Is Alcohol an “Essential Good” During COVID-19? Yes, but Only as a Disinfectant!
Alcohol adversely affects people around the world on a large scale even in nonpandemic times, with about 3 million deaths attributed to alcohol use each year (Shield et al., 2020). During the current coronavirus disease (COVID-19) pandemic, a variety of government reactions related to alcohol control was seen, with some countries banning the sale of alcohol outright, and others formally declaring off-premises sales and alcohol delivery services to be “essential,” allowing for additional forms of delivery and weakened restrictions on its availability (Rehm et al., 2020; Reynolds and Wilkinson, 2020).
Sales bans follow the public health rationale and the existing evidence that reducing the availability of retail alcohol will result in less consumption and, therefore, less alcohol-related harm (Chisholm et al., 2018). Declaring beverage alcohol to be an “essential good” during a pandemic, therefore, seems to run counter to this and might signal the close relationship and influence that the alcohol industry may have on policy decision-makers (Hamilton, 2020).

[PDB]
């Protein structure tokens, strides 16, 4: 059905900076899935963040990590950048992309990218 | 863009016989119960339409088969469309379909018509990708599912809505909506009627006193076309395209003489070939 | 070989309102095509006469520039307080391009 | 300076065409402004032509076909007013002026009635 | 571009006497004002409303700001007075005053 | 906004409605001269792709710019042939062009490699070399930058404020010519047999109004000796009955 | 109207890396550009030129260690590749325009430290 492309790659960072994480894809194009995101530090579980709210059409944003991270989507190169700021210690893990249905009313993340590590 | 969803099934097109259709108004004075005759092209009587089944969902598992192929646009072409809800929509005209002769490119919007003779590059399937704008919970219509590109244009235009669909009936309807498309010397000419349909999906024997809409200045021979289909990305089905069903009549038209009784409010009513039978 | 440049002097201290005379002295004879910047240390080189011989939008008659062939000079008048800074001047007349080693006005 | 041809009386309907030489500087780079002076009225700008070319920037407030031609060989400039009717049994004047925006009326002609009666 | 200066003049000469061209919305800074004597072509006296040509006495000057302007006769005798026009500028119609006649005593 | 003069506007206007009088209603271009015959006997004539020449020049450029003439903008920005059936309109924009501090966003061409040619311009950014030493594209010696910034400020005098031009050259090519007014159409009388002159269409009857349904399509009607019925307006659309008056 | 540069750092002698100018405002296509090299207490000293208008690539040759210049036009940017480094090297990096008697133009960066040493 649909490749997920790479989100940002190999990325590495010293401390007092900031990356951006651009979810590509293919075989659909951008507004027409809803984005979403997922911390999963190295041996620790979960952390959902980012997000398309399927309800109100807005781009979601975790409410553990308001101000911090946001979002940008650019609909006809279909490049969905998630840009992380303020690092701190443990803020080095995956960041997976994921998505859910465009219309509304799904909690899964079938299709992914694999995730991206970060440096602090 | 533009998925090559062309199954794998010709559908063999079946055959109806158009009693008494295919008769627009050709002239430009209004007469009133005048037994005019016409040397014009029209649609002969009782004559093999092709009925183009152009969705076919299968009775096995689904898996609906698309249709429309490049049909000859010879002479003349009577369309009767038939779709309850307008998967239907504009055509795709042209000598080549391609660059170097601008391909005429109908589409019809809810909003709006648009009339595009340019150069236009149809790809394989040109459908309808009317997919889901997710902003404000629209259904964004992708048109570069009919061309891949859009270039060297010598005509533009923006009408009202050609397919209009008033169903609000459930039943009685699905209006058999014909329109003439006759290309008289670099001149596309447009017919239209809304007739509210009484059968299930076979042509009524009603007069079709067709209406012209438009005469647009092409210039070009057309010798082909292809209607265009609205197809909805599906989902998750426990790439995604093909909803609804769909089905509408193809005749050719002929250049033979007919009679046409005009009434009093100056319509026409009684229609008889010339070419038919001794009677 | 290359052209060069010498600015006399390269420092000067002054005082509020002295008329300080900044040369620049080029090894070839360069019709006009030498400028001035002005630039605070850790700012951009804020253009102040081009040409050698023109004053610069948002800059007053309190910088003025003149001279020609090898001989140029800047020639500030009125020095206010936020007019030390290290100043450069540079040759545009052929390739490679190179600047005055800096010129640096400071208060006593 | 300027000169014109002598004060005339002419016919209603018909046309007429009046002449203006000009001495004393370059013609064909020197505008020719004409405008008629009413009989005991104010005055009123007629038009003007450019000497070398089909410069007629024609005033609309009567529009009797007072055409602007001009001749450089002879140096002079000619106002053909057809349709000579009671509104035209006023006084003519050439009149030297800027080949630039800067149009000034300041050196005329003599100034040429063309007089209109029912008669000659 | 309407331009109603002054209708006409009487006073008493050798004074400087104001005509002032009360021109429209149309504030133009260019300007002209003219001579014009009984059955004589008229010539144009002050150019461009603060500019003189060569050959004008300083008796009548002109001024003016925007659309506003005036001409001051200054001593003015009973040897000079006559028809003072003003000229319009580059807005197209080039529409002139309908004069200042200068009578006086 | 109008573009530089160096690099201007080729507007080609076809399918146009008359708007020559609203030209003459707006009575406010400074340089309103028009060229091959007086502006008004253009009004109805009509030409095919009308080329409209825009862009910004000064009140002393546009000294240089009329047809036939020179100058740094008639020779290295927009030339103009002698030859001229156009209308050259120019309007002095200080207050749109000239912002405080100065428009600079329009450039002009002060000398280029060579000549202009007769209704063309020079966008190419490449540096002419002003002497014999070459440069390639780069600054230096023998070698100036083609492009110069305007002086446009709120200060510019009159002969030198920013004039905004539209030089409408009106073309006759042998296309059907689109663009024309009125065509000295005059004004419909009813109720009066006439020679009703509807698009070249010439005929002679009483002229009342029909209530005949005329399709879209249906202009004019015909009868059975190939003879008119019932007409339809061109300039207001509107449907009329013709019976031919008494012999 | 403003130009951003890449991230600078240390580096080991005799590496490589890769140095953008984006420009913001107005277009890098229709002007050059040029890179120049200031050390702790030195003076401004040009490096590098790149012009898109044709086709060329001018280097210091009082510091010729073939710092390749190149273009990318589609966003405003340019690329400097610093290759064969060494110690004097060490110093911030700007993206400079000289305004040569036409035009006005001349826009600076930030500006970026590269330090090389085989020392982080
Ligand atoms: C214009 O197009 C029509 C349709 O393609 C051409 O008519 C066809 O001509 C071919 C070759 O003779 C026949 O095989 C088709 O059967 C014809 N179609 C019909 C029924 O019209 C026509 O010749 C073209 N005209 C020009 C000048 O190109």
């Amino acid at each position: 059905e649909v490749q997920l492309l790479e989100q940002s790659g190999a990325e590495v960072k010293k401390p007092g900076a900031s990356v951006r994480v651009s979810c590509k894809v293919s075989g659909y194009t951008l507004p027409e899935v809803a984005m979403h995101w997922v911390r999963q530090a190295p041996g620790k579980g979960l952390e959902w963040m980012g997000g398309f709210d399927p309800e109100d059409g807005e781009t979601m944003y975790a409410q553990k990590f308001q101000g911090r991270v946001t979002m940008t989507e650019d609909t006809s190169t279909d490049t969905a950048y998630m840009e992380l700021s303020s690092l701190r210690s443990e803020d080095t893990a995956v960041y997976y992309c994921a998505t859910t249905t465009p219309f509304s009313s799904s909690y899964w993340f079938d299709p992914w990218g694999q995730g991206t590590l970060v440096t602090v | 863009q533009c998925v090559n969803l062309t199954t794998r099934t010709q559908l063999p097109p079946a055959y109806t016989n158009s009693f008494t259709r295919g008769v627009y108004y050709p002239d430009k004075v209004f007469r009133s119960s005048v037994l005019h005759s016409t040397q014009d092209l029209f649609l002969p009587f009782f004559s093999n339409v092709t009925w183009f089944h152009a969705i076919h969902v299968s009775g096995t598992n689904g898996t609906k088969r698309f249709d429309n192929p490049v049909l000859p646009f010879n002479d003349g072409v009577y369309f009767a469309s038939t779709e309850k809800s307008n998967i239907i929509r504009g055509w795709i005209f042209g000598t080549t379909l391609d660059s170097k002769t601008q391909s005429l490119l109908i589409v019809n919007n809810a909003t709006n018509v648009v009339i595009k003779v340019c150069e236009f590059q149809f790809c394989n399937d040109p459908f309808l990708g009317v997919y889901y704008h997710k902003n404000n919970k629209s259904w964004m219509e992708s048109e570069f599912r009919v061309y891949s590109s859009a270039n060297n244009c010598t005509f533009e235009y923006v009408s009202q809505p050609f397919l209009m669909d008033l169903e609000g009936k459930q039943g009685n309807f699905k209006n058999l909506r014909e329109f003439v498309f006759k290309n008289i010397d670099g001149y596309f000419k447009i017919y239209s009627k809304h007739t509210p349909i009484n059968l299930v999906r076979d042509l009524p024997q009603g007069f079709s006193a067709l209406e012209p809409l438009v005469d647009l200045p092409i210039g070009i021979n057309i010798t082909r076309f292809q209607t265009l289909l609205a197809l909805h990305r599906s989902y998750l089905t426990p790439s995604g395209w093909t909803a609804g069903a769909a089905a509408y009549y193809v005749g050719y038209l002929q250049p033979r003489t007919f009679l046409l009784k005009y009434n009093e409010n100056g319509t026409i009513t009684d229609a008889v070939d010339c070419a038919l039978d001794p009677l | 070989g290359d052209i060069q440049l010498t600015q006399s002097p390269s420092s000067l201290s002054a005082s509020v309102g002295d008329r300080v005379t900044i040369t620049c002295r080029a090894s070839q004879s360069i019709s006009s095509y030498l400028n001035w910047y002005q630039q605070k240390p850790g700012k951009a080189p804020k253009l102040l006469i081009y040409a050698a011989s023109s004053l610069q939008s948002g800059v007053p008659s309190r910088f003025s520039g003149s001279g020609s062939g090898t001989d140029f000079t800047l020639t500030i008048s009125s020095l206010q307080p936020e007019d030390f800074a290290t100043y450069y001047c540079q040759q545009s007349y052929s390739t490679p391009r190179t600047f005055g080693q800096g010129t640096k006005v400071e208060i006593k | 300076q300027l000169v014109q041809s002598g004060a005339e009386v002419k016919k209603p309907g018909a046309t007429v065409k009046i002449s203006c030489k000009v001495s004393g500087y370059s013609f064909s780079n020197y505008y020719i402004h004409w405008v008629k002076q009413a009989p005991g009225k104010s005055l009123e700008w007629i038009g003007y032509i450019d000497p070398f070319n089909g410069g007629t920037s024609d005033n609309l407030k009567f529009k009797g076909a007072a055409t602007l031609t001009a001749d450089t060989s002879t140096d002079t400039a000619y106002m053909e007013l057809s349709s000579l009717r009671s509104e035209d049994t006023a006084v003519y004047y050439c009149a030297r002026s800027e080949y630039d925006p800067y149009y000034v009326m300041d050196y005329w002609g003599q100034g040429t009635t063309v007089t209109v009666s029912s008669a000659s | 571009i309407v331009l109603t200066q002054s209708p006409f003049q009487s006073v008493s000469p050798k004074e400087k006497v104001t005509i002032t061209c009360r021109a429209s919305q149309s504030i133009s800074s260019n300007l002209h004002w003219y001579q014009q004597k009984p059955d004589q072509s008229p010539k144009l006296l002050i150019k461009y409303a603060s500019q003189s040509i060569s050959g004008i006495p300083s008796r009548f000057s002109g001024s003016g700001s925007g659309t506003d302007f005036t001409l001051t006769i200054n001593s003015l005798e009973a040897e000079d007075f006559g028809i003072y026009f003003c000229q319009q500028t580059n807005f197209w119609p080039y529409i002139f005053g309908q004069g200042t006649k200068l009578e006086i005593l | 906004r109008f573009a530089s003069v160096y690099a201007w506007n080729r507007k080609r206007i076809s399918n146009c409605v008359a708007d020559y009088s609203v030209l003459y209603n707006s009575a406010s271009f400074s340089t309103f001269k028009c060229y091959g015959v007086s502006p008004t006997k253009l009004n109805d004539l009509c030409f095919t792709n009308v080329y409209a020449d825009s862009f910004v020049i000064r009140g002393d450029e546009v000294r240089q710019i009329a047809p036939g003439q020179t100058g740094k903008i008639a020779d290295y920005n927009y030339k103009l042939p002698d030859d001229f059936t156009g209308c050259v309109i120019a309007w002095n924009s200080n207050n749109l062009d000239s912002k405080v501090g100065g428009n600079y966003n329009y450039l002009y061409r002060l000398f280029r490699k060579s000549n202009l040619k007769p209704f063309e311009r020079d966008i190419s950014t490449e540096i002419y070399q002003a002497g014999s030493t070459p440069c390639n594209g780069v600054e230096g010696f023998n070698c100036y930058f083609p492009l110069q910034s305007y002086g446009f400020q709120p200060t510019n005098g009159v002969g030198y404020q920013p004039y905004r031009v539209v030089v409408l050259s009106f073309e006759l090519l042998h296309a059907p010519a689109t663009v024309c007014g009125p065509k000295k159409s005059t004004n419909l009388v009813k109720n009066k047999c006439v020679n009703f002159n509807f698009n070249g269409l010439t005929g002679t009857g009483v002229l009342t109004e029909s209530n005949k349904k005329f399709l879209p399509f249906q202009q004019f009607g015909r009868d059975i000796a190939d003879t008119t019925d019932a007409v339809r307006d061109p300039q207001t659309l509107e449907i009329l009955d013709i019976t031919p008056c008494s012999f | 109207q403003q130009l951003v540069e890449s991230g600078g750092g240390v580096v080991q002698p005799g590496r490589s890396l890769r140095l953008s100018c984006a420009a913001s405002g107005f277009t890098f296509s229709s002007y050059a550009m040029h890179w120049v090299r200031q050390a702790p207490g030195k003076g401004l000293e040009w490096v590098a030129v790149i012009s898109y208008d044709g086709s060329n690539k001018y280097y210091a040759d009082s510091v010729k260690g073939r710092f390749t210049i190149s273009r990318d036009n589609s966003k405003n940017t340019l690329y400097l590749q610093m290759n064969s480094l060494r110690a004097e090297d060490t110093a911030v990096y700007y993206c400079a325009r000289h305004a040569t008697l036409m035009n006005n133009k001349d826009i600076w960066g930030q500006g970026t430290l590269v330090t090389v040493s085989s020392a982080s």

However, there is one scenario in which alcohol could be considered essential during the COVID-19 pandemic, namely the diversion of beverage alcohol to be used as a disinfectant in response to the increased demand for such products (e.g., hand sanitizers and household cleaning agents). In this editorial, this idea is further explored against the backdrop of the alcohol policy response to COVID-19, and health and safety implications are discussed.